|Publication number||US4252188 A|
|Application number||US 06/059,666|
|Publication date||Feb 24, 1981|
|Filing date||Jul 23, 1979|
|Priority date||Jul 23, 1979|
|Also published as||CA1136037A, CA1136037A1, EP0023113A1, EP0023113B1|
|Publication number||059666, 06059666, US 4252188 A, US 4252188A, US-A-4252188, US4252188 A, US4252188A|
|Inventors||John V. Fredd|
|Original Assignee||Otis Engineering Corporation|
|Export Citation||BiBTeX, EndNote, RefMan|
|Patent Citations (5), Referenced by (7), Classifications (6), Legal Events (2)|
|External Links: USPTO, USPTO Assignment, Espacenet|
This invention relates to actuators. In one form it relates to an actuator which may form a part of a tubing string and be utilized to operate a foot valve depending from a packer in which the actuator is landed.
It is an object of this invention to provide an actuator which may be run as a part of a tubing string and which will operate in response to a differential between tubing and casing pressure to control the position of a foot valve depending from a packer in which the actuator is landed.
Another object is to provide an actuator which operates in response to pressure conditions against the force of a resilient means and in which plural constant volume hydraulic chambers are utilized to positively move the actuator's shifting mandrel in response to movement of the control piston in either direction.
Another object is to provide an actuator and particularly an actuator for a well tool in which force is hydraulically transmitted between operating pistons in the actuator and multiple hydraulic chambers are provided for transmitting force in opposite directions so that as a piston moves in either direction the responding piston is positively moved.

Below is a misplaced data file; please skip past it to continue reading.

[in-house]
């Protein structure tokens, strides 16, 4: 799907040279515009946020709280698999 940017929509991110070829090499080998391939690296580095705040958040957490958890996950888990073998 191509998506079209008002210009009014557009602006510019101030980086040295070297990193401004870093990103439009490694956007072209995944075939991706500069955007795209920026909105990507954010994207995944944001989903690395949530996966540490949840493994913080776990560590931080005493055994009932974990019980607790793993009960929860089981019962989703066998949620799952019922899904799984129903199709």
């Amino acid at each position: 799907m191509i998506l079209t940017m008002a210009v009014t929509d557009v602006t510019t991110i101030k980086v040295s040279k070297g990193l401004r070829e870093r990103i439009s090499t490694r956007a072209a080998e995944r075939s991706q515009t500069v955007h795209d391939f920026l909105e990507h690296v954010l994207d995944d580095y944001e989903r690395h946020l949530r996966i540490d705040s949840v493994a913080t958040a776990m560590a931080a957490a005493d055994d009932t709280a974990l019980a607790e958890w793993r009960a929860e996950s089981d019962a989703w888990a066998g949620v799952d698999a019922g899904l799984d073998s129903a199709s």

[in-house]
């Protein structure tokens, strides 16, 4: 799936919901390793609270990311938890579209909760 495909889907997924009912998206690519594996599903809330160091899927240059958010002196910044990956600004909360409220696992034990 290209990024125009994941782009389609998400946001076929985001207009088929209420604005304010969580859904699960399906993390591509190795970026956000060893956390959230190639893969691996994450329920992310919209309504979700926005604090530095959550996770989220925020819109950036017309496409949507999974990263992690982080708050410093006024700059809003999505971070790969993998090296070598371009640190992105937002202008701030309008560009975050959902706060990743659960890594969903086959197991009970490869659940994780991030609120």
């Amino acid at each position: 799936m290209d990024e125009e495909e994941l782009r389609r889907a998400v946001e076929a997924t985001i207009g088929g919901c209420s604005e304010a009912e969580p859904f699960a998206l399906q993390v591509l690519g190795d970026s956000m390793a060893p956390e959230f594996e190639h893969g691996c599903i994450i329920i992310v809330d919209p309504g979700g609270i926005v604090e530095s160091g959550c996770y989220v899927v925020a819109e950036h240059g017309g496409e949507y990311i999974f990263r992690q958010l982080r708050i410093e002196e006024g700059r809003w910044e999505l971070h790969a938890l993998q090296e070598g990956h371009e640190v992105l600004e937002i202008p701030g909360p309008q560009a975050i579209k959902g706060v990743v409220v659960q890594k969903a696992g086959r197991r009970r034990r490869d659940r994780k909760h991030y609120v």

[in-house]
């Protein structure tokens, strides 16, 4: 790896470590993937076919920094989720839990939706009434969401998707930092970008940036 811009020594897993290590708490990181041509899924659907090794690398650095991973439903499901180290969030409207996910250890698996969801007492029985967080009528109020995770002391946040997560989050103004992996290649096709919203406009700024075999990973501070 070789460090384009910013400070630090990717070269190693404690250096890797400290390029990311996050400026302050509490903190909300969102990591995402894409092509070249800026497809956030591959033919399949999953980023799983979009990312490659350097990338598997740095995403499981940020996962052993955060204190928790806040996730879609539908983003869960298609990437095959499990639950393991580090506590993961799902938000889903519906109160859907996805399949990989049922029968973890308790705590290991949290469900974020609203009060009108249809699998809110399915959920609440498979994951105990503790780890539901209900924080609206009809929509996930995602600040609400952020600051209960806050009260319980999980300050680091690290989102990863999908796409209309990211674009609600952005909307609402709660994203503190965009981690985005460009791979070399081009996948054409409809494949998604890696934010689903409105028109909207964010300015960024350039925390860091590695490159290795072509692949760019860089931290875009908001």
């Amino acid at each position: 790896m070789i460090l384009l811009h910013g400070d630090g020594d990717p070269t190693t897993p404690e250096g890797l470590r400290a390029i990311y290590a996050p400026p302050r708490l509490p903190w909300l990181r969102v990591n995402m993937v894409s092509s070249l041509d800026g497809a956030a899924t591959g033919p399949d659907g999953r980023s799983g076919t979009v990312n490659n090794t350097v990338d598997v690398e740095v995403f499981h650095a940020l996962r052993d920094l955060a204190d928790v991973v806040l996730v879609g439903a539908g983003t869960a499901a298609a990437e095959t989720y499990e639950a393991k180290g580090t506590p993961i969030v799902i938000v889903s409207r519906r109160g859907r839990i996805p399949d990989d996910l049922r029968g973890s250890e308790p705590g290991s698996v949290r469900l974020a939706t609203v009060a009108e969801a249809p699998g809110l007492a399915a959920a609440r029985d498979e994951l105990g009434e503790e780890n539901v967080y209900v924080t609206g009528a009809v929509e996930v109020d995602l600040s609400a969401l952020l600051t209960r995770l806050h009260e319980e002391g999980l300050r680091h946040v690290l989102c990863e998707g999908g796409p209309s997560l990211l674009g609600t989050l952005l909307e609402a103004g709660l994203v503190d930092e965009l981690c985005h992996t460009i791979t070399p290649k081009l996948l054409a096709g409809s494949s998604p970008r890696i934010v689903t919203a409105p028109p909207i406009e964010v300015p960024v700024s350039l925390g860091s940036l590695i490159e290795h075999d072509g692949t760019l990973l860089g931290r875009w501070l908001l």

Another object is to provide an actuator as in the preceding object in which the actuating piston forming a portion of one of the hydraulic chambers is made in two telescoping parts to prevent a fluid lock and to permit a visual test of both hydraulic chambers to insure that they are substantially filled with hydraulic fluid.
Another object is to provide an actuator which may be made up on the lower end of a tubing string and run into a previously set packer having a foot valve thereon in which the actuator controls the opening and closing of the foot valve in response to differential in tubing and casing pressure.
Other objects, features and advantages of the invention will be apparent from the drawing, the specification and the claims.
In the drawing wherein an illustrative embodiment of this invention is shown,
FIG. 1 is a schematic illustration of a well test installation employing the actuator of this invention; and
FIG. 2 is a cross-sectional view through an actuator constructed in accordance with this invention.
Referring first to FIG. 1, there is shown a well having a casing 10 and standard surface equipment 11 at the top of the well. The casing and well are shown to be perforated at 12 into the formation to be tested.
Within the well there is an assembly made up of a packer 14, foot valve 15, landing nipple 16, and transducer fitting 17 which are preferably run into the well and landed in place in a preliminary operation as by conventional wireline techniques.
The test or production pipe which may be a drill stem but is preferably a production tubing 18 is shown to have a circulating valve 19, a cushion valve 21, and an actuator 13 with the tailpipe or actuator mandrel of the actuator unit in sealing engagement with the packer 14. During the running of the tubing 18, the cushion valve may be utilized to support a column of fluid in the tubing which is released by opening of the cushion valve when the string engages the packer 14. The circulating valve 19 may be utilized as needed. It is normally closed but conditions may arise when it is desirable or imperative to provide for circulation between the casing-tubing annulus and the tubing. The circulating valve 19 may be quickly and readily opened for such circulation.